"Those who embark on the dangerous path of deportations and demolishing houses will end up finding themselves also using these means against Jews. I have already heard ministers who have said that a Jewish terrorist also has to be deported. Today they will demolish the home of an Israeli Arab, and tomorrow they will demolish the home of a Jew who dares to say that they are not right. The moment the umbrella is torn, we will also have the rain coming down on our heads. The same weapons that are now being aimed at the foe beyond the Green Line will be aimed at you tomorrow, at me, and at every person who believes in freedom, democracy and civil rights.
"This has happened to states, which I don't want to name, that have taken the path of aggression. We are not immune and if the leadership continues on this path, it will lead the State of Israel to destruction. Things like this develop gradually, bit by bit, and we get used to them and adopt them. Twenty years, ago they put Abie Nathan in prison for having dared to talk to Yasser Arafat, with whom afterward nearly all the prime ministers spoke. And now they're summoning Shulamit Aloni for interrogation about the same thing. This process of making blood free game already exists.
"They murdered a prime minister for having dared to try to lead the people on the path of peace. He did not give up a single centimeter. Even before he was assassinated, the right carried his coffin on its shoulders. The person who won was not the man who was murdered, but the murderer, as in the elections the right came into power on the slogan of `Oslo criminals.' Because the situation is getting worse we have grown, accustomed to everything."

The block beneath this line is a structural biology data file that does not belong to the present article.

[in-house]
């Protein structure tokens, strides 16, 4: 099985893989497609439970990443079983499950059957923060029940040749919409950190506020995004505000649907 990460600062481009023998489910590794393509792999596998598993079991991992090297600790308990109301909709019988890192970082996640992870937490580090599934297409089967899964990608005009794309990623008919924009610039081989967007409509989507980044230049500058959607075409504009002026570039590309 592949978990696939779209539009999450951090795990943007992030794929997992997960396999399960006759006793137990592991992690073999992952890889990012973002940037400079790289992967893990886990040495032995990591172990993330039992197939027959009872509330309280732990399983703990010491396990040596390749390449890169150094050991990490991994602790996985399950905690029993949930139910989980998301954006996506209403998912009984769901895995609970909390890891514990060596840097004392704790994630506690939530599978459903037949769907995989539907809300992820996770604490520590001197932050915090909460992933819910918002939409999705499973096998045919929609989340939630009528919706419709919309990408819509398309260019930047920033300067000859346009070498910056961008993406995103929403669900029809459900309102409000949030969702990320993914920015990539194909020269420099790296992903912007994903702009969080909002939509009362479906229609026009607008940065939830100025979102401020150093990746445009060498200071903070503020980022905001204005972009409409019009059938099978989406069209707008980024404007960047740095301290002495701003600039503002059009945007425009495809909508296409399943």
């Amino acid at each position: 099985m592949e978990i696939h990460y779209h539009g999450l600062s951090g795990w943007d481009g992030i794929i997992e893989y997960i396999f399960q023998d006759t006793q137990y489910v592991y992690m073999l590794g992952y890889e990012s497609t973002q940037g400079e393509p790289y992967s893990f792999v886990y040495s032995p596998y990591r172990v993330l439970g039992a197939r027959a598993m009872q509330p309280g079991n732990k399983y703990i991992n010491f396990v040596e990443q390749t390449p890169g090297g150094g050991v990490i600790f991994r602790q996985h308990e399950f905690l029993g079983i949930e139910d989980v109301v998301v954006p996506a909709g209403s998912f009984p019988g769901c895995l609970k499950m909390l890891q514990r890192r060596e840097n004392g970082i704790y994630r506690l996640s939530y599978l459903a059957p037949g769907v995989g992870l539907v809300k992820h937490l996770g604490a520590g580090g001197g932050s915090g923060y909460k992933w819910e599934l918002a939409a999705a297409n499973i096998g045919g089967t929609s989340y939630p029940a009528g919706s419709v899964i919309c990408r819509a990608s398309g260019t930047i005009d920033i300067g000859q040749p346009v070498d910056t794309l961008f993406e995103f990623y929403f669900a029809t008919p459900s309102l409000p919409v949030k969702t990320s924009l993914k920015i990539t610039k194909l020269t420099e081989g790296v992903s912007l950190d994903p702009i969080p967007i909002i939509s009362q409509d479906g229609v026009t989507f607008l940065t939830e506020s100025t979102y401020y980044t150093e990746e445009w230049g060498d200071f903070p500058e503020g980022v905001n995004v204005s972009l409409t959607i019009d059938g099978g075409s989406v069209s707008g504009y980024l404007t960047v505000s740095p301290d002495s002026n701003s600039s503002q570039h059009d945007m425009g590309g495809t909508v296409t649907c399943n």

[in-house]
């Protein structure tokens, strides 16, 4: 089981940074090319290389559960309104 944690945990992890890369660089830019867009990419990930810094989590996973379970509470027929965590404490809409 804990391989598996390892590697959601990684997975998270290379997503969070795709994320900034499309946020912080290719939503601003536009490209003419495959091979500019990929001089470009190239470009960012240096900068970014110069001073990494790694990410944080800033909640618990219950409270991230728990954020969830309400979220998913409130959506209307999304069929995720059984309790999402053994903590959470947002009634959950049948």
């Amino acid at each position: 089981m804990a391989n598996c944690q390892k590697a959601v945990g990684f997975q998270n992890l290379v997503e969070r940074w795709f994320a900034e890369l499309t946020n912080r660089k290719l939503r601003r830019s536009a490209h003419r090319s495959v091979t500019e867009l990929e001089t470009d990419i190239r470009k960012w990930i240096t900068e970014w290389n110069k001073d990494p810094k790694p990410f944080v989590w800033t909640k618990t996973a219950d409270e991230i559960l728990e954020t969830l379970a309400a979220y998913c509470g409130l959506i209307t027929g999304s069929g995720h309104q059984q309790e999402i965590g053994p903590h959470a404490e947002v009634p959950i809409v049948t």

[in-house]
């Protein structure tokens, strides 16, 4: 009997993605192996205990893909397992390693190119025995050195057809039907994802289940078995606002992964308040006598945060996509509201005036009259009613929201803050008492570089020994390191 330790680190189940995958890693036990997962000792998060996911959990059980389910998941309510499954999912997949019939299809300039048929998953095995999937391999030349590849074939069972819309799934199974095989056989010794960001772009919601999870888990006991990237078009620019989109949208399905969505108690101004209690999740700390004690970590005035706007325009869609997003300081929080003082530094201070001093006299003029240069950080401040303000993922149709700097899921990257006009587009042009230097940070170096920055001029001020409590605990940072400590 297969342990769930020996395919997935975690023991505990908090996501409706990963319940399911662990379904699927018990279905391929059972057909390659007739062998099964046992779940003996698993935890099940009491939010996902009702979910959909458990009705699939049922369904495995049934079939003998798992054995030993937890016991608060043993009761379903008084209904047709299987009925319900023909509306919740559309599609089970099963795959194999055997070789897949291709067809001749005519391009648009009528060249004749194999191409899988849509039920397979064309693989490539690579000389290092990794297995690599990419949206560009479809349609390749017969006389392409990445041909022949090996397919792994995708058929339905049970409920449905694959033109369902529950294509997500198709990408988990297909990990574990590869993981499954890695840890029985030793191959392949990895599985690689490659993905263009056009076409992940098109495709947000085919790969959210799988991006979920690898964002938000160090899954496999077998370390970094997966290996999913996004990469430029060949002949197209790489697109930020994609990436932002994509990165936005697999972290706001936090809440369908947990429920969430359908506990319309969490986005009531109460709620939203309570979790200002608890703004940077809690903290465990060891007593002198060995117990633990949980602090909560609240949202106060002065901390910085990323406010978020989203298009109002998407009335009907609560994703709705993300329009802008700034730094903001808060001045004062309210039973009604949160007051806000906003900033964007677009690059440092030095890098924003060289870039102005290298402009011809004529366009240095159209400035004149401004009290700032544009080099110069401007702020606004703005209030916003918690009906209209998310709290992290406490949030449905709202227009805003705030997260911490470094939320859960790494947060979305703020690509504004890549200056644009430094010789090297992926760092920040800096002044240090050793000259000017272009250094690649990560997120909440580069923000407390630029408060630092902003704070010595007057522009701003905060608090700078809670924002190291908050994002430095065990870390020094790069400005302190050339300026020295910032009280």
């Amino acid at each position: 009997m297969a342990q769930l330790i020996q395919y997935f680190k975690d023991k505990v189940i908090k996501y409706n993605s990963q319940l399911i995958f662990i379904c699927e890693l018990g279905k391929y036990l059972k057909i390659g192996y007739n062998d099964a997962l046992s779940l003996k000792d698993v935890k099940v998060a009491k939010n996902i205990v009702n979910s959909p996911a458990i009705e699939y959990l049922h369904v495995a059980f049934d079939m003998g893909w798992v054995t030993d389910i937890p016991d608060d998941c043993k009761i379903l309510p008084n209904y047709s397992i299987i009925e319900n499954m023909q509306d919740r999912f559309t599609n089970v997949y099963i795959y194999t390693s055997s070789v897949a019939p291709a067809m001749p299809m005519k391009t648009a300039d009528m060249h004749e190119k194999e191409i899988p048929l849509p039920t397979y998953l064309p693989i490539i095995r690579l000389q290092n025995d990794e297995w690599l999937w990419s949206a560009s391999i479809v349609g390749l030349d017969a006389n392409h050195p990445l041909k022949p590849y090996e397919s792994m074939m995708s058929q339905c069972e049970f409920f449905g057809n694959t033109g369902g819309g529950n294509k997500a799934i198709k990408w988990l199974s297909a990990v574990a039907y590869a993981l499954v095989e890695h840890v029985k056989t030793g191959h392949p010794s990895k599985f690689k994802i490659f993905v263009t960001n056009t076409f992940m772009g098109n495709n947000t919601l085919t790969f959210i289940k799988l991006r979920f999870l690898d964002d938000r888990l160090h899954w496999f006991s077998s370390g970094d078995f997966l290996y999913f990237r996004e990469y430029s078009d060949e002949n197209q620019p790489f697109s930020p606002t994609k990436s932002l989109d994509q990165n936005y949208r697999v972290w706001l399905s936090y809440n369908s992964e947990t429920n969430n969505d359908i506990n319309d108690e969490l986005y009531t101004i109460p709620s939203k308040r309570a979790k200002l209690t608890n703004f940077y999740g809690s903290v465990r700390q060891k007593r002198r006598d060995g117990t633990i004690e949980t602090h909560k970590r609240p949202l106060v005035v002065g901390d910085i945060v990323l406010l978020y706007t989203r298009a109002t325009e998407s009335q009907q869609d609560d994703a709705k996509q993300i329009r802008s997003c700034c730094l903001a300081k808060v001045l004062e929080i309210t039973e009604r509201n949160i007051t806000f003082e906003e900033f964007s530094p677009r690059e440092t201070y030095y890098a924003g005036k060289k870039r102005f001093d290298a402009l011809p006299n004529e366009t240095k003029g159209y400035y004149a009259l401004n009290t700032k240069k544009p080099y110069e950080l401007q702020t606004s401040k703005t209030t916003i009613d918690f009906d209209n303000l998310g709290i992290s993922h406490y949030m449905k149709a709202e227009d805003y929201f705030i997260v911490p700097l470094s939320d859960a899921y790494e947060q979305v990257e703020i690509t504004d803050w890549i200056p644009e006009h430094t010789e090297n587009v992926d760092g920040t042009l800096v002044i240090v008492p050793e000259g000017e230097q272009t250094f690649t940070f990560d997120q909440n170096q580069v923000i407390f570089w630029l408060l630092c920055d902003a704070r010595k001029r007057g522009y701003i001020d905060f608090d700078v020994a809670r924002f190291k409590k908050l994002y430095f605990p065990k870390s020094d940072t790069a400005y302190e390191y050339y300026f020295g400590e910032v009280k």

On the phenomenon of liquidations, or the euphemism "pinpoint deterrence," Michael says: "The biggest problem is, and this was also the case in Lebanon, that you can't expect people who are in the mud to dance ballet. Therefore, I do not blame the pilot and the battalion commander who are in an unbearable situation. When there is a plague, you can't blame the anonymous person who infected you. The bacteria of the occupation are everywhere. It is polluting Judaism as a religion and the state that was supposed to have been democratic and liberal. It is infecting people whom we raised to peace, to flowers, to a normal life."
Michael rejects the description "pacifist." He prefers to say that he does not see himself shooting at "live flesh" or holding a weapon. If he were to serve in a combat unit, he would ask to be a medic. He says that the criminals are not the people who are refusing to do military service in the territories, but rather the people who are compelling our beautiful young people to shoot to kill. He especially despises the term "purity of arms." Michael believes that there is no weapon that is not polluted, as it is intended to kill others.